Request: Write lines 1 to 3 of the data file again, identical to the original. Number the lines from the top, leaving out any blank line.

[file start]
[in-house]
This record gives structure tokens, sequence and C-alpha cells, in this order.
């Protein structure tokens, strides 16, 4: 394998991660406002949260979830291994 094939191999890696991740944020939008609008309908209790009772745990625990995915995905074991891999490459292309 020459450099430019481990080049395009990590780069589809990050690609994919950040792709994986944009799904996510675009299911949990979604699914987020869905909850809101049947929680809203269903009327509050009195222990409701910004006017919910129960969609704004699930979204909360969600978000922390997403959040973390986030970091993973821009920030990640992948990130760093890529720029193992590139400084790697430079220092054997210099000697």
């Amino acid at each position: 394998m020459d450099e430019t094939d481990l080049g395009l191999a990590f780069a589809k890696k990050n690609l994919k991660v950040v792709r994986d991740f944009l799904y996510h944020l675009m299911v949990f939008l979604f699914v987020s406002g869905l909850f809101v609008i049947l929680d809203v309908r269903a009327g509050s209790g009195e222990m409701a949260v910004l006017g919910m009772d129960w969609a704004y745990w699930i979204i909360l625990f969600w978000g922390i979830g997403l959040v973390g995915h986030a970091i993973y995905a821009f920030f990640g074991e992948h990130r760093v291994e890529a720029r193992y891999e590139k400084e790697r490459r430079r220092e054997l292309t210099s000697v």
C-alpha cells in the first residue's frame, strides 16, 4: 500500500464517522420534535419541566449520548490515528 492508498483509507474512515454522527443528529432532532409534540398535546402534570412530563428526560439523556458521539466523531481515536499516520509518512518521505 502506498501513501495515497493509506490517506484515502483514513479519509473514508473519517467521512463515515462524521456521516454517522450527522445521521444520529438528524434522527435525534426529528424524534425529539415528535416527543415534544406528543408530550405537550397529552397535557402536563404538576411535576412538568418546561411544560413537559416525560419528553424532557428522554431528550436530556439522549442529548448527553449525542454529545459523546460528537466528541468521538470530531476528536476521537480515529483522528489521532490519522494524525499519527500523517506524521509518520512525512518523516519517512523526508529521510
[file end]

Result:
[in-house]
This record gives structure tokens, sequence and C-alpha cells, in this order.
């Protein structure tokens, strides 16, 4: 394998991660406002949260979830291994 094939191999890696991740944020939008609008309908209790009772745990625990995915995905074991891999490459292309 020459450099430019481990080049395009990590780069589809990050690609994919950040792709994986944009799904996510675009299911949990979604699914987020869905909850809101049947929680809203269903009327509050009195222990409701910004006017919910129960969609704004699930979204909360969600978000922390997403959040973390986030970091993973821009920030990640992948990130760093890529720029193992590139400084790697430079220092054997210099000697």